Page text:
Expansion seems to be around every corner at the Denali Brewing Company. The Talkeetna-based craft brewery has been quietly booming for the past few years, and this summer is no exception for the Alaska business.
"This is kind of an exciting week for us," general manager and co-founder Sassan Mossanen said during a tour of the company's brewery on Friday. A fourth brewing vessel was being added to the row of shiny stainless steel equipment, which will allow the company to brew three batches of beer -- or 900 gallons -- at a time.
Walking around the facility, Mossanen pointed out new additions: new grain silos to be installed soon; a machine that assembles boxes purchased a few months ago; a new warehouse constructed last winter and another building coming soon.
Denali Brewing Company continues to expand at a dizzying pace. Mossanen compared the company's trajectory in the last six years to "putting your mouth up to a fire hydrant that's wide open."
Last year, based on self-reported numbers to the national Brewers Association, it became the second-largest beer producer in the state.
On Friday, an electrician was installing a computer system to bring the new brewing vessel on board with the rest of the equipment. Meanwhile, a handful of employees bustled around an assembly line, where cans of beer were being filled, sealed and cleaned, as rock music played in the background.
Standing on an elevated platform by the brewing vessels, brewery operations manager Brian Robison said that the company's operation is "not even comparable" to how it was a few years ago. "Everything that we're doing is on such a different scale," Robison said.
Since opening in downtown Talkeetna in 2009, the company has "never really stopped expanding," Mossanen said.
Originally located at its Denali Brew Pub restaurant in downtown Talkeetna, "it quickly became apparent" that the company would need more space, Mossanen said. In 2011, the company moved to a facility on Talkeetna's Spur Road.
Since then, the brewery has doubled its production every year, Mossanen said. Brewers Association numbers reflect that steep increase -- from 1,000 barrels in 2011, to 2,000 the next year and 4,000 barrels by 2013.
Each brewery self-reports the barrels produced per year. While the Brewers Association didn't receive the company's numbers for 2014, the barrels Mossanen reported would reflect a jump to the second-largest producer in Alaska, according to the association's chief economist Bart Watson. That means Denali Brewing Company barely surpassed Anchorage's Midnight Sun Brewing Company, Watson said.
Most of the company's beer is consumed in Anchorage and the Matanuska Valley, Mossanen said. Perhaps not surprisingly, Talkeetna is the biggest consumer.
The company cans four different beers -- an India pale ale, golden ale, stout and red beer -- and keeps a variety of specialty beers on tap and bottled in limited editions.
Meanwhile, the company completed an expansion to the warehouse in February, where the company's original brewing equipment is now stationed.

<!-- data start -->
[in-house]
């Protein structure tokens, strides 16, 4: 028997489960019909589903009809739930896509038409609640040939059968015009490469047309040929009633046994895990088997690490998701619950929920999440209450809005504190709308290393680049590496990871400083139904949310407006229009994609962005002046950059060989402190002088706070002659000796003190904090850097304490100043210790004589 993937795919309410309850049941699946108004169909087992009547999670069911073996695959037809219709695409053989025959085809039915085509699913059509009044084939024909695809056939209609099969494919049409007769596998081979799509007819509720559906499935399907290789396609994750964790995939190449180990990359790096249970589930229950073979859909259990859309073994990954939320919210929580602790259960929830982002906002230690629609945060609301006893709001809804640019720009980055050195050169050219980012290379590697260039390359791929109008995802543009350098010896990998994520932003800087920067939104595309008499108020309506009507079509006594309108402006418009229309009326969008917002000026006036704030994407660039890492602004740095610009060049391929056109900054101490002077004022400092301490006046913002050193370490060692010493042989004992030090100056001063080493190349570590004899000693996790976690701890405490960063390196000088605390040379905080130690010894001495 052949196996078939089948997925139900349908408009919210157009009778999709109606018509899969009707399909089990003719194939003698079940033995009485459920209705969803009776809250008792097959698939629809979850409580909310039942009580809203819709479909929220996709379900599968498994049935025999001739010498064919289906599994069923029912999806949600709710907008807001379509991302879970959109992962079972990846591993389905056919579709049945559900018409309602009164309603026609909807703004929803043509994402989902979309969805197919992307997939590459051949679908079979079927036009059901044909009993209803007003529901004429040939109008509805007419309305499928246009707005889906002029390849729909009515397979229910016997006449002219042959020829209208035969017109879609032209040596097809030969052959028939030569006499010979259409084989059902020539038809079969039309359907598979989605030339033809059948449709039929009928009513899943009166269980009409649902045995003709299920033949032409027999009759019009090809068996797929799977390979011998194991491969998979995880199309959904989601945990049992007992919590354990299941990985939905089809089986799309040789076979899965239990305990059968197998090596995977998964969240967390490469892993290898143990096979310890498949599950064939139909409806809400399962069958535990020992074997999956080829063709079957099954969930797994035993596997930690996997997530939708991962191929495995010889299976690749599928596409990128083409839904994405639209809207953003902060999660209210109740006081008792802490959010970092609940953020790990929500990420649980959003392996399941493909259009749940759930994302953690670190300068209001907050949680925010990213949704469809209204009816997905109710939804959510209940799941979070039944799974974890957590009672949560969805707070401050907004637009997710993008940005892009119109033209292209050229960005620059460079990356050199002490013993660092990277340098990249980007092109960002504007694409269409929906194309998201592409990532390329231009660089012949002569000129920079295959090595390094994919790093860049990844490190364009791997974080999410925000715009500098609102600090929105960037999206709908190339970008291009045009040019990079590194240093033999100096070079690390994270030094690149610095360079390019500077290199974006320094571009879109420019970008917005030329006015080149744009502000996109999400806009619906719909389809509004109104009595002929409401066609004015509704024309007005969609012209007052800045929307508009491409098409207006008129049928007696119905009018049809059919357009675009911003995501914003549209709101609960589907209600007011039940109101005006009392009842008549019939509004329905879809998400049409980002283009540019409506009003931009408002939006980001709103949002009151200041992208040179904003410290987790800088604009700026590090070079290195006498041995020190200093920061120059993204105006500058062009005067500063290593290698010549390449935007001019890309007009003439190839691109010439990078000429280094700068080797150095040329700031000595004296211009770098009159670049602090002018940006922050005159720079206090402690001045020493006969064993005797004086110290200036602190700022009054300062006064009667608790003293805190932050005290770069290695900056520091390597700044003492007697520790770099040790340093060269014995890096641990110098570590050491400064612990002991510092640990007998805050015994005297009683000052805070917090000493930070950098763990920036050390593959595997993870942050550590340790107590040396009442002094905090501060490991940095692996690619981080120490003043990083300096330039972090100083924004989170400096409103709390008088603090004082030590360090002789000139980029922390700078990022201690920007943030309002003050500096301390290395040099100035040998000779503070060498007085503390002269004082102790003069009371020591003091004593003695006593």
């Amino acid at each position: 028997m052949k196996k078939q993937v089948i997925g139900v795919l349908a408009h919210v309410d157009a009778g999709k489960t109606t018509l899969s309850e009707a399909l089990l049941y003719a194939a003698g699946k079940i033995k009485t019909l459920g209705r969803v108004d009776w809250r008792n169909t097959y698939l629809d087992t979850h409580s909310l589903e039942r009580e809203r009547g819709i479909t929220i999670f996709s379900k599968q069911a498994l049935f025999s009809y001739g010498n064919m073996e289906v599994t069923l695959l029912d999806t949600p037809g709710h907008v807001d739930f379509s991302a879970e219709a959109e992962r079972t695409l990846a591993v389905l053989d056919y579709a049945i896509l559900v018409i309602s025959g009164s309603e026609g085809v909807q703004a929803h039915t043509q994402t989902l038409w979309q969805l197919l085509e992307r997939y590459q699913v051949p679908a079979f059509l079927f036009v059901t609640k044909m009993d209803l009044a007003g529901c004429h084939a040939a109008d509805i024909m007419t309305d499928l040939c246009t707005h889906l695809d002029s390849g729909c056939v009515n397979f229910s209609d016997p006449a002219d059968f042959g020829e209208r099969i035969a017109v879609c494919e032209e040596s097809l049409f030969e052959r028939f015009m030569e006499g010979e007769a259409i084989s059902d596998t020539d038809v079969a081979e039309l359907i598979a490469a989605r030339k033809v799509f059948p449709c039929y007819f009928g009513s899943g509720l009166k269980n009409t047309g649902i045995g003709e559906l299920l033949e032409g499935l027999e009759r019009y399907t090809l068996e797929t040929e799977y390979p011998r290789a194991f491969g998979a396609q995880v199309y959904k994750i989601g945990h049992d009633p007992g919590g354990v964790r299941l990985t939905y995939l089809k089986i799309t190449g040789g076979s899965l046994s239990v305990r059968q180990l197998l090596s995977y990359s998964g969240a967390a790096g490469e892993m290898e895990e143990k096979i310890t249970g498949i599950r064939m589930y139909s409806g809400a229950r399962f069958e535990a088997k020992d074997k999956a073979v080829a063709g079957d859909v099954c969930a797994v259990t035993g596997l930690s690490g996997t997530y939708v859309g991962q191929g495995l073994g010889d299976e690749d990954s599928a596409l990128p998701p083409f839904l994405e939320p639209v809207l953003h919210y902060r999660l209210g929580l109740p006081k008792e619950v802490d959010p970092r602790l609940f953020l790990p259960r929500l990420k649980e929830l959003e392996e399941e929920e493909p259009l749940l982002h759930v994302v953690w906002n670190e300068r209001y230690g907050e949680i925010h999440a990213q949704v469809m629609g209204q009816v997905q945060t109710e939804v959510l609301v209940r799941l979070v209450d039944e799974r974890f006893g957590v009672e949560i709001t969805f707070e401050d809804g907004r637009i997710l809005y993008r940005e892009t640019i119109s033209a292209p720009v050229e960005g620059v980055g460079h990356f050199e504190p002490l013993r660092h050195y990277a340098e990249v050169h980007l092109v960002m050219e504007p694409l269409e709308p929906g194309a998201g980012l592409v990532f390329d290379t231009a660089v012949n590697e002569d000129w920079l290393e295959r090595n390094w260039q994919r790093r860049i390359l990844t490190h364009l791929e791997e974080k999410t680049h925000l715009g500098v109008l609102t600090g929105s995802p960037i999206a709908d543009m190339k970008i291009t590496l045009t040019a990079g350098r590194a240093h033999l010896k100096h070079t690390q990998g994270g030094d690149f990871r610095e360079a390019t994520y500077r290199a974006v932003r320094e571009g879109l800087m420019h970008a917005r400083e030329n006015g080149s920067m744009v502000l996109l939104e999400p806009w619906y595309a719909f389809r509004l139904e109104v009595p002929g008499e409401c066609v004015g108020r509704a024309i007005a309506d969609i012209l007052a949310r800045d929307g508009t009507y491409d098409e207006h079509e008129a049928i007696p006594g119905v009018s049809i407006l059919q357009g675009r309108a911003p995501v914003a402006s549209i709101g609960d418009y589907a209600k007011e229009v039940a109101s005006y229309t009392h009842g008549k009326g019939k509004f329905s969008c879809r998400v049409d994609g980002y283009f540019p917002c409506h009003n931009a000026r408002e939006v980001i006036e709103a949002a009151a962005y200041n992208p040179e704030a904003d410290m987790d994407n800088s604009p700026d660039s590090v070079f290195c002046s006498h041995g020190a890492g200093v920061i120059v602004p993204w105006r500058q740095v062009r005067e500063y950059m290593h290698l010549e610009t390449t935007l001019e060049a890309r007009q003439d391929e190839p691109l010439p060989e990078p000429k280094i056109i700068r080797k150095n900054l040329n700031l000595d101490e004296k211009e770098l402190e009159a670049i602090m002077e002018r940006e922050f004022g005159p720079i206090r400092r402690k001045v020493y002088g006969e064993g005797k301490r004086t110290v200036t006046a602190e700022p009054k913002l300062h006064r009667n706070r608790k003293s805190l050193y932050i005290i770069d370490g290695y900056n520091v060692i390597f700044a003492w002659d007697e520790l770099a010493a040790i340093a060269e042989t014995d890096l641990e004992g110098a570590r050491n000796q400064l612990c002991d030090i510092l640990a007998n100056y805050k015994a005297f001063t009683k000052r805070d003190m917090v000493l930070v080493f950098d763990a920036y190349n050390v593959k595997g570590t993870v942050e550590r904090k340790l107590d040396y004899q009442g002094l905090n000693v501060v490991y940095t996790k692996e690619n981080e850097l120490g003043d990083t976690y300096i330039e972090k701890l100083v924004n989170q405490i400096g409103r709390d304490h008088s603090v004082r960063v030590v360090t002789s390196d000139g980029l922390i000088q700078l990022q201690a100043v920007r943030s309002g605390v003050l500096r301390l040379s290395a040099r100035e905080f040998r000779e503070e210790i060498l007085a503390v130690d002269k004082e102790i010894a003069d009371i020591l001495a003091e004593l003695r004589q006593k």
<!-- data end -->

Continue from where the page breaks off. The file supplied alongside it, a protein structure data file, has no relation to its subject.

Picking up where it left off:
Also in the second warehouse, specialty beer batches ferment in rows of oak barrels. Naturally occurring wild yeast present in the oak adds a unique flavor to the beer, Mossanen said, creating limited-edition beers such as the Louisville Sour, a blond ale with a bite. Another building will be constructed this summer on an empty plot behind the facility that will house the canning machine and towering palettes of empty cans now sitting in the warehouse.
Motioning to empty kegs and various pieces of equipment resting on a covered area outside the warehouse, Mossanen noted that there was "stuff piled up everywhere" due to a constant state of construction.
"Hopefully for a little while it'll alleviate that," Mossanen said of the new building.
All these expansions reflect the demand for beer in the Last Frontier.
Alaska's beer production is the fourth biggest in the nation per capita, Watson said. That makes sense, according to Watson, given the state's low population and the fact that it has a regional craft brewer, Juneau's Alaskan Brewing Company.
Alaska has 35 breweries registered with the Brewers Association, but Alaskan Brewing Company accounts for more than 75 percent of the beer produced in the state, Watson said. No other brewery comes close to reaching the barrels produced annually than the popular brand.
But the other breweries are still kept very busy. Alaskans favor beer with high alcohol content and strong flavors, Mossanen said, and he's trying to meet that preference.
Beyond the quality of beer, Mossanen said he takes pride in being one of Talkeetna's major employers, with 49 full-time employees and more seasonally. Local farmers re-use the company's spent grain, and he tries to contract locally as much as possible.
For Mossanen, Talkeetna is home. But in a sense, "you have to be crazy to brew at the end of the road," he said, referring to the Spur Road that dead-ends in the small Southcentral town.
Being in a relatively rural area presents challenges. If something breaks, there's no nearby contractor who can rush to the facility. All malt must be stored on-site, meaning that the company has to plan production months in advance.
While Mossanen is thankful for the company's success, he doesn't see it growing indefinitely. In the next five years, he hopes to halt its expansion.
"It's a stupid amount of work," Mossanen said of running the brewery.
But in the meantime, the company plans to start canning two more varieties of beers by the end of 2016.